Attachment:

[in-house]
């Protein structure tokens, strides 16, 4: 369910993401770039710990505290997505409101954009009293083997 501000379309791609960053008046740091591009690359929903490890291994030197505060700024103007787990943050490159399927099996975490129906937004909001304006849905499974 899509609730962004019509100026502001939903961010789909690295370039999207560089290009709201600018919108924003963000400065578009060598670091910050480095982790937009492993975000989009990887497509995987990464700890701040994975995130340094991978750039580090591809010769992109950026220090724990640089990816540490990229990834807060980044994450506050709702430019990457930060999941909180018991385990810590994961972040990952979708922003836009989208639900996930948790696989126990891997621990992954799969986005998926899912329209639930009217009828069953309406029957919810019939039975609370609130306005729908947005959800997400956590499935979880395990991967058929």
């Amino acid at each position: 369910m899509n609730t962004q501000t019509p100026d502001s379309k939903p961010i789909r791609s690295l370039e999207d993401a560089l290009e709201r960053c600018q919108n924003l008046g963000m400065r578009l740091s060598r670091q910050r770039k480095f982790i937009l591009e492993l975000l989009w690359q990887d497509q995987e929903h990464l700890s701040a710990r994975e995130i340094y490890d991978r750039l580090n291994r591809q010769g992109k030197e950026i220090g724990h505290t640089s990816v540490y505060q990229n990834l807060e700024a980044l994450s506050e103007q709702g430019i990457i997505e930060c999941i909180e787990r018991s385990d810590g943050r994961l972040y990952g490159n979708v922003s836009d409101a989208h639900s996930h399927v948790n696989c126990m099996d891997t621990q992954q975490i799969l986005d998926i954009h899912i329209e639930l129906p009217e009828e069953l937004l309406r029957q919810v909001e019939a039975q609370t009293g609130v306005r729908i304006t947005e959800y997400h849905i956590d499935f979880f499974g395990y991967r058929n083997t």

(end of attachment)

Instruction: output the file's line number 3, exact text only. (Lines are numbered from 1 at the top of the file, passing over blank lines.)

């Amino acid at each position: 369910m899509n609730t962004q501000t019509p100026d502001s379309k939903p961010i789909r791609s690295l370039e999207d993401a560089l290009e709201r960053c600018q919108n924003l008046g963000m400065r578009l740091s060598r670091q910050r770039k480095f982790i937009l591009e492993l975000l989009w690359q990887d497509q995987e929903h990464l700890s701040a710990r994975e995130i340094y490890d991978r750039l580090n291994r591809q010769g992109k030197e950026i220090g724990h505290t640089s990816v540490y505060q990229n990834l807060e700024a980044l994450s506050e103007q709702g430019i990457i997505e930060c999941i909180e787990r018991s385990d810590g943050r994961l972040y990952g490159n979708v922003s836009d409101a989208h639900s996930h399927v948790n696989c126990m099996d891997t621990q992954q975490i799969l986005d998926i954009h899912i329209e639930l129906p009217e009828e069953l937004l309406r029957q919810v909001e019939a039975q609370t009293g609130v306005r729908i304006t947005e959800y997400h849905i956590d499935f979880f499974g395990y991967r058929n083997t």